Why Ontario Tech? Why university? Why the major you are in?

These questions are important when trying to find your driving factor. One student I spoke to, talked about why they decided to change over from engineering into communications. It was a drastic change to move between these two majors, but they said that they were pushed to believe that STEM (science, technology, engineering, and math) subjects were better and that subjects such as communication were considered “easy.” The change DRAMATICALLY changed their life for the better. Many students, with the help of Academic Advisors, switch majors, or switch to college! Post-secondary education is not linear, there will be ups and downs. 

Pick courses YOU are passionate about! 

When it came to that first semester back at the university, I had made a list of my strengths and weaknesses, trying to pick courses within my program map that inspired me to want to learn more. Some courses that drove me to learn were: Intro to Entrepreneurship, Mobilizing for Change, Digital Media Policy, and Gender, Sex, and (In)Justice.

Find ways to stay on campus more.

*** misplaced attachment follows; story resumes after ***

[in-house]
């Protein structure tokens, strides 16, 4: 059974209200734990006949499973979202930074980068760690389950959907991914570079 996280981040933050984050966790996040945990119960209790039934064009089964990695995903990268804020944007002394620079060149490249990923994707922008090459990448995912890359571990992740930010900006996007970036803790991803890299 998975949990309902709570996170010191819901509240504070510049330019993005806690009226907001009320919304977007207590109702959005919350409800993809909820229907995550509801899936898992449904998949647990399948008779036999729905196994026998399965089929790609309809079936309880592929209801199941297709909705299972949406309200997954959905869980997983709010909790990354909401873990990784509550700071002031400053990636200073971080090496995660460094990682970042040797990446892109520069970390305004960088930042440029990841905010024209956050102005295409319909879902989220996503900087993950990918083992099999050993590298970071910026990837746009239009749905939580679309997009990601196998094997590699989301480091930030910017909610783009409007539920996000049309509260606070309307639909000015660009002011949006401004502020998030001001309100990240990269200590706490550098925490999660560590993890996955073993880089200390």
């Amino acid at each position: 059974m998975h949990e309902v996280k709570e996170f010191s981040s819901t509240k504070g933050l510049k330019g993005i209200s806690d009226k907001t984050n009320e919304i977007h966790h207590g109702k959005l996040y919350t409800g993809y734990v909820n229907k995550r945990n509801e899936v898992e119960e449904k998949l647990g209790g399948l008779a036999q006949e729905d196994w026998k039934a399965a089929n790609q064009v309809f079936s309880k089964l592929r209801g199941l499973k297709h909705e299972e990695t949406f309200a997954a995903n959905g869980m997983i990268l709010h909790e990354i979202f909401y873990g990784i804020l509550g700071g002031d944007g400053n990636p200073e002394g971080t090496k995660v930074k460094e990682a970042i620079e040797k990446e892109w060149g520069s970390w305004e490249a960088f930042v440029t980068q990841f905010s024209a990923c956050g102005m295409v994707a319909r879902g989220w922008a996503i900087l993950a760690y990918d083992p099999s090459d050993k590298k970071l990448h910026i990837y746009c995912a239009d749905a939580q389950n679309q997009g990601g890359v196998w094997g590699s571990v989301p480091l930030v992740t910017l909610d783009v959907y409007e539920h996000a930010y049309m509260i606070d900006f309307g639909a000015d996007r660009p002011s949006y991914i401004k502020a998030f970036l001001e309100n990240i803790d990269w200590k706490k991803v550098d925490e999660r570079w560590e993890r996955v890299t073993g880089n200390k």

For one student, again with the help of their academic advisor, they were able to access academic supports such as Chemistry tutoring to help them with relearning the basics to be prepared for when they re-entered university. They found that having this year of tutoring and studying better prepared them for their first semester back. For myself, after being readmitted, I signed up for workshops and guest lectures to put a practical perspective on the things I am learning in the classroom! #StickyCampus 

Remembering EVERYONE wants to see you succeed!

A great resource to look at is MySuccess Plan brought to you by the Student Success Initiative. In there it outlines different resources to help you if you are on probation, suspension, or just struggling. Everyone from Academic Advising to Student Life wants you to reach out when you are having a hard time making it through the semester. The first semester I was back, I had just finished my Stats exam and without thinking I went straight to Academic Advising in tears because I thought I failed my exam! My advisor went through the numbers with me and really helped me calm down. A severely unused resource on campus is YOUR PROFESSORS! These people know the ins and outs of university since they already went through it. Send your prof a quick email about what you are struggling with, or even ask to see them during their office hours. Trust me, they want to see you during office hours! 

The most important thing to remember if you are going through probation or suspension is that you are not alone. Many different students across OntarioTech or other institutions have gone through exactly what you are going through, myself included! This does NOT define you, your response to this challenge does. 

For more information or support, check out the Student Success Initiative